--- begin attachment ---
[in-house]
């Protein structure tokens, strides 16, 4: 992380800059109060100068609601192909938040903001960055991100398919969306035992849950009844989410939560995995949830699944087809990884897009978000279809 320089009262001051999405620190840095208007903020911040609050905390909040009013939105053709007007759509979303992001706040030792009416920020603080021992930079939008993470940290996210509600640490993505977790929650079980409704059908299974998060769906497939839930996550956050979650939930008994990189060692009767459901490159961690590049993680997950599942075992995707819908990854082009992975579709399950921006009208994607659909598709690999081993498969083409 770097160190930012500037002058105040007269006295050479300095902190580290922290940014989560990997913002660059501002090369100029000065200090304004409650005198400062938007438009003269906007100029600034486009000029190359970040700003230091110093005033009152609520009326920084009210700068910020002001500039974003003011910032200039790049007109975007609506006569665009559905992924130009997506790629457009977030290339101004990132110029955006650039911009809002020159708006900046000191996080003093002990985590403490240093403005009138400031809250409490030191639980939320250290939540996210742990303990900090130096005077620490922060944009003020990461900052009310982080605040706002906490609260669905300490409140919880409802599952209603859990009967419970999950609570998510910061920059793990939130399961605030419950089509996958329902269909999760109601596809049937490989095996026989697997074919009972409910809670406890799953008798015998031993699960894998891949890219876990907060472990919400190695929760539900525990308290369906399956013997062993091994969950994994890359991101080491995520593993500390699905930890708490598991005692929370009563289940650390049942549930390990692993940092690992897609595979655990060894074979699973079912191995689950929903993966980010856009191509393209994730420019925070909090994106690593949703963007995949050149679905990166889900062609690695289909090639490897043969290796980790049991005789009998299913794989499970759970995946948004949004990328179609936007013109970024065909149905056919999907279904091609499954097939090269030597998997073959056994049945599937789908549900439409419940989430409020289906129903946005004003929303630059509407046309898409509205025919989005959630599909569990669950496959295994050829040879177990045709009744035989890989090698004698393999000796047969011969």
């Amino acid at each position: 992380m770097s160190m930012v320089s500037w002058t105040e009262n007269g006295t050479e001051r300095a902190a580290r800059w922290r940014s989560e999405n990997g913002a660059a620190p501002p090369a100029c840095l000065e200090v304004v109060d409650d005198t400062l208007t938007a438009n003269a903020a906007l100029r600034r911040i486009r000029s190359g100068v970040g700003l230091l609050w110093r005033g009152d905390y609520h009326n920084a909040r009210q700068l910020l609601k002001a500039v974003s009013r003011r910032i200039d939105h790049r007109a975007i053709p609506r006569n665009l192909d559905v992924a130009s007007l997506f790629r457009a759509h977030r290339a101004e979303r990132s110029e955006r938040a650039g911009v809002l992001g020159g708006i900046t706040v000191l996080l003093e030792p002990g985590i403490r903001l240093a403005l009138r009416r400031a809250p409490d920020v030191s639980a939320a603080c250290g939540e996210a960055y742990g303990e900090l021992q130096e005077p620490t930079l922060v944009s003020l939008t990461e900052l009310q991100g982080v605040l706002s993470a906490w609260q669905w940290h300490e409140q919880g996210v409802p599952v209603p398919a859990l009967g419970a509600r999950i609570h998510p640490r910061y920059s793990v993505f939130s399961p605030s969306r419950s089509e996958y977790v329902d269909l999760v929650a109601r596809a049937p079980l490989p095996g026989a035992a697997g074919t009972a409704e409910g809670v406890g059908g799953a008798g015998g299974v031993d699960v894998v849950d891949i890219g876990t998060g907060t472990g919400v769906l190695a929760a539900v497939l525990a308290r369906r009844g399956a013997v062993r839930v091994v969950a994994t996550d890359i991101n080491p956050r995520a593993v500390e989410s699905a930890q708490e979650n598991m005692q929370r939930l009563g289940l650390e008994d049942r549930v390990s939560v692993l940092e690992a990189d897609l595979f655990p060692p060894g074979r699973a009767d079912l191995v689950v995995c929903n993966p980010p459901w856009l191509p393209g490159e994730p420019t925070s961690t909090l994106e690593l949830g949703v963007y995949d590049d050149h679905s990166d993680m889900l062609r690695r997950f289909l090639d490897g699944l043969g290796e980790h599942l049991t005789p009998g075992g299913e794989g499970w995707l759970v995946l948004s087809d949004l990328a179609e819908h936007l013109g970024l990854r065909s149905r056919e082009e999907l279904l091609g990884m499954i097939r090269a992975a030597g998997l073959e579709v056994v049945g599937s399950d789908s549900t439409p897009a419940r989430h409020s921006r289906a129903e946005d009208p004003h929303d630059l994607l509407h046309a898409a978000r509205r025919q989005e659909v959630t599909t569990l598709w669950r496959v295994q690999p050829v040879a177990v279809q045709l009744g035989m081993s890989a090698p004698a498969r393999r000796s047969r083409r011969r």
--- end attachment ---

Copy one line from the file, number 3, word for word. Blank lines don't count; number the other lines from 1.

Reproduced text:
């Amino acid at each position: 992380m770097s160190m930012v320089s500037w002058t105040e009262n007269g006295t050479e001051r300095a902190a580290r800059w922290r940014s989560e999405n990997g913002a660059a620190p501002p090369a100029c840095l000065e200090v304004v109060d409650d005198t400062l208007t938007a438009n003269a903020a906007l100029r600034r911040i486009r000029s190359g100068v970040g700003l230091l609050w110093r005033g009152d905390y609520h009326n920084a909040r009210q700068l910020l609601k002001a500039v974003s009013r003011r910032i200039d939105h790049r007109a975007i053709p609506r006569n665009l192909d559905v992924a130009s007007l997506f790629r457009a759509h977030r290339a101004e979303r990132s110029e955006r938040a650039g911009v809002l992001g020159g708006i900046t706040v000191l996080l003093e030792p002990g985590i403490r903001l240093a403005l009138r009416r400031a809250p409490d920020v030191s639980a939320a603080c250290g939540e996210a960055y742990g303990e900090l021992q130096e005077p620490t930079l922060v944009s003020l939008t990461e900052l009310q991100g982080v605040l706002s993470a906490w609260q669905w940290h300490e409140q919880g996210v409802p599952v209603p398919a859990l009967g419970a509600r999950i609570h998510p640490r910061y920059s793990v993505f939130s399961p605030s969306r419950s089509e996958y977790v329902d269909l999760v929650a109601r596809a049937p079980l490989p095996g026989a035992a697997g074919t009972a409704e409910g809670v406890g059908g799953a008798g015998g299974v031993d699960v894998v849950d891949i890219g876990t998060g907060t472990g919400v769906l190695a929760a539900v497939l525990a308290r369906r009844g399956a013997v062993r839930v091994v969950a994994t996550d890359i991101n080491p956050r995520a593993v500390e989410s699905a930890q708490e979650n598991m005692q929370r939930l009563g289940l650390e008994d049942r549930v390990s939560v692993l940092e690992a990189d897609l595979f655990p060692p060894g074979r699973a009767d079912l191995v689950v995995c929903n993966p980010p459901w856009l191509p393209g490159e994730p420019t925070s961690t909090l994106e690593l949830g949703v963007y995949d590049d050149h679905s990166d993680m889900l062609r690695r997950f289909l090639d490897g699944l043969g290796e980790h599942l049991t005789p009998g075992g299913e794989g499970w995707l759970v995946l948004s087809d949004l990328a179609e819908h936007l013109g970024l990854r065909s149905r056919e082009e999907l279904l091609g990884m499954i097939r090269a992975a030597g998997l073959e579709v056994v049945g599937s399950d789908s549900t439409p897009a419940r989430h409020s921006r289906a129903e946005d009208p004003h929303d630059l994607l509407h046309a898409a978000r509205r025919q989005e659909v959630t599909t569990l598709w669950r496959v295994q690999p050829v040879a177990v279809q045709l009744g035989m081993s890989a090698p004698a498969r393999r000796s047969r083409r011969r």